Most Read Contributor in New Zealand, September 2016
discussion paper outlining the regulations which will underpin
the Financial Markets Conduct Bill is now out for
This is an important step in the process because a lot
of the practical detail which will affect the Bill's
implementation was left to regulation.
Submissions close on 1 March 2013.
Timeline for Bill
The Bill is part way through its second reading and is expected
to be passed by mid-2013.
On current timeframes, the regulations will be made and the
registers (one for offers of financial products, the other for
managed investment schemes) finalised in February 2014 and the new
Act will come into force in April 2014.
But these timelines are recognised as ambitious so there may be
some slippage. Also, there will be a two-year transition period
during which issuers can choose to comply with current securities
Scope of regulations
The primary areas for regulation under the Bill are the content
and presentation of the Product Disclosure Document (PDS) and the
licensing regime. This is reflected in the 243-page discussion
document, well over half of which is dedicated to these two
Other matters covered include the proposed exceptions regime and
additional governance rules for some financial products
procedures for meetings of product holders
lock-in rules for superannuation schemes
implied terms in trust deeds, such as those relating to auditor
requirements to end reports to supervisors and the regulator,
rules for reporting and correcting pricing errors.
The objective is that the PDS will be short (generally in the
range of six to 20 pages), headed by a two-page summary, tailored
for different types of product, and highly prescribed for
mainstream products to assist comparability.
Officials propose setting a minimum font size (probably 8 or 9
point after the Australians). Their current inclination is to allow
some corporate branding, provided it is not distracting and does
not obscure the text, but to restrict the PDS to information
required to meet statutory requirements.
Licensing will cover: funds managers, derivatives dealers,
providers of discretionary investment management services,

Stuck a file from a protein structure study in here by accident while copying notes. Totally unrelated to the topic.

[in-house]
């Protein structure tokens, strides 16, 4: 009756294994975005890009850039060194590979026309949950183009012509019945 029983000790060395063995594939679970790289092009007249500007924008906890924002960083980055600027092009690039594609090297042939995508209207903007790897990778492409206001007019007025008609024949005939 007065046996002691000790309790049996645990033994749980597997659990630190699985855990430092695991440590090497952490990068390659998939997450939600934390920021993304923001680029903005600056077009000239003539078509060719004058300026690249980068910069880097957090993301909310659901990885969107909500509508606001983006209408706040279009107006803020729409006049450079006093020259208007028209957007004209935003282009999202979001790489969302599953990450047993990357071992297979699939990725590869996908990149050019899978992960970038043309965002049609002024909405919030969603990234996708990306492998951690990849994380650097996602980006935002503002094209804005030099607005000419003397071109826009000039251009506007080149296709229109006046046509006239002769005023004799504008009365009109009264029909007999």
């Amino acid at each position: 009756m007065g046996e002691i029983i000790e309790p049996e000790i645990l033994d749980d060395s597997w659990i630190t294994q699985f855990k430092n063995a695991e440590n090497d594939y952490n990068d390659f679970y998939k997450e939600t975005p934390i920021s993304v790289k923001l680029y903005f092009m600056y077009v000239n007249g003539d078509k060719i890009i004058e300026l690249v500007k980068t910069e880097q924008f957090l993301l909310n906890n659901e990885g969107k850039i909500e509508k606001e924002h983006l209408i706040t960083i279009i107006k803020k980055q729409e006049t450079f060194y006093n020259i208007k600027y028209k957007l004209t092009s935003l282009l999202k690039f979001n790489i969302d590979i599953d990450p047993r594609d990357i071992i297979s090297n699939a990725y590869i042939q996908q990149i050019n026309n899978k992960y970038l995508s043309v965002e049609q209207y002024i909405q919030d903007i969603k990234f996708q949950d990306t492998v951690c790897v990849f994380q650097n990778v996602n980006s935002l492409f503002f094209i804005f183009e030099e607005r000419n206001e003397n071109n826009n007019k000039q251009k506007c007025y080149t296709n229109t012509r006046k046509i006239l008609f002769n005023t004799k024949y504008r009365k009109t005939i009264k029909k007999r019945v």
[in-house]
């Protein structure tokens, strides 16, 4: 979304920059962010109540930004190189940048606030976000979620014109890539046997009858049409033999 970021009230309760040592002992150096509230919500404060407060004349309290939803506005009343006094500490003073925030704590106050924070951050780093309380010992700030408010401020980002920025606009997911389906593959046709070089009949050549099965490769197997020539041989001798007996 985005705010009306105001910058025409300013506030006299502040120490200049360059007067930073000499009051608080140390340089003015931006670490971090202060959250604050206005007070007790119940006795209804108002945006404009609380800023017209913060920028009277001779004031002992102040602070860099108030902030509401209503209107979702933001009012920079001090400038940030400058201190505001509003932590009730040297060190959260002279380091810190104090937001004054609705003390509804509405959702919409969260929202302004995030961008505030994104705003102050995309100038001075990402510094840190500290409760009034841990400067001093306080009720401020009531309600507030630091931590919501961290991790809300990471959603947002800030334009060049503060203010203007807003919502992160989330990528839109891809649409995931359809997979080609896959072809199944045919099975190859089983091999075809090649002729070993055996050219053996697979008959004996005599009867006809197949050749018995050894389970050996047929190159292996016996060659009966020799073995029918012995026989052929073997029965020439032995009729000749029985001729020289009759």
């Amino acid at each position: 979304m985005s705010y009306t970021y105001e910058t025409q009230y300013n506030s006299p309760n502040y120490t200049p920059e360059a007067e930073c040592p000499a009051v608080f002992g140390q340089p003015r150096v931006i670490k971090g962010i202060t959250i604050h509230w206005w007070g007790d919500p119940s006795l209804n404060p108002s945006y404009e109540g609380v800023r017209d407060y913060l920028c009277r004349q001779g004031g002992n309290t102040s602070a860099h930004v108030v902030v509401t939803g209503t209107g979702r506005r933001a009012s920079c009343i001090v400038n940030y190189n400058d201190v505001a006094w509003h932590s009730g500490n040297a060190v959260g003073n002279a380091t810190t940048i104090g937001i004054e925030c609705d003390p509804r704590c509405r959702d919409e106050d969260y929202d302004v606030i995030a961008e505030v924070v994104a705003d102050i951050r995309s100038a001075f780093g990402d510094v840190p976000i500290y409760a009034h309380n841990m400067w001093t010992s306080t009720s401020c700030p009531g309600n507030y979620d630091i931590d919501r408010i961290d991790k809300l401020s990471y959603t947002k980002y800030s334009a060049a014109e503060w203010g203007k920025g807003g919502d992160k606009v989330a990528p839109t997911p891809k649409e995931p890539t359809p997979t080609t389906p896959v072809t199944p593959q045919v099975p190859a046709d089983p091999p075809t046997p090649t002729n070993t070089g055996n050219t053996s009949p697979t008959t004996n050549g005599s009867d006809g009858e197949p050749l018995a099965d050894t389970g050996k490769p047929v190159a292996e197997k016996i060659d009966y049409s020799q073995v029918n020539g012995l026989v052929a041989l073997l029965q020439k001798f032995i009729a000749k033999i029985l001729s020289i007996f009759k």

independent trustees of restricted schemes and regulated
intermediaries – including person-to-person lending services
and crowd-funding platforms.
The regulations prescribe:
eligibility criteria and conditions
the specific objectives which licensing is expected to achieve,
various record keeping and reporting requirements and (for some
derivatives issuers), capital adequacy and liquidity
Chapman Tripp will be commenting in detail on aspects of the
discussion paper in the New Year. Our commentaries on the Financial
Markets Conduct Bill are available
The information in this article is for informative purposes
only and should not be relied on as legal advice. Please contact
Chapman Tripp for advice tailored to your situation.
To print this article, all you need is to be registered on Mondaq.com.
Click to Login as an existing user or Register so you can print this article.
The committee set up to draft a Code on Resolution of Financial Firms, by the Ministry of Finance, Government of India, on September 28, 2016, released a draft bill – The Financial Resolution and Deposit Insurance Bill, 2016...
In a race to adopt technology innovations, Banks have increased their exposure to cyber incidents/ attacks thereby underlining the urgent need to put in place a robust cyber security and resilience framework.
RG 256 deals primarily with remediation programs conducted by licensees who provide personal advice to retail clients.
Some comments from our readers… “The articles are extremely timely and highly applicable” “I often find critical information not available elsewhere” “As in-house counsel, Mondaq’s service is of great value”
Register for Access and our Free Biweekly Alert for
This service is completely free. Access 250,000 archived articles from 100+ countries and get a personalised email twice a week covering developments (and yes, our lawyers like to think you’ve read our Disclaimer).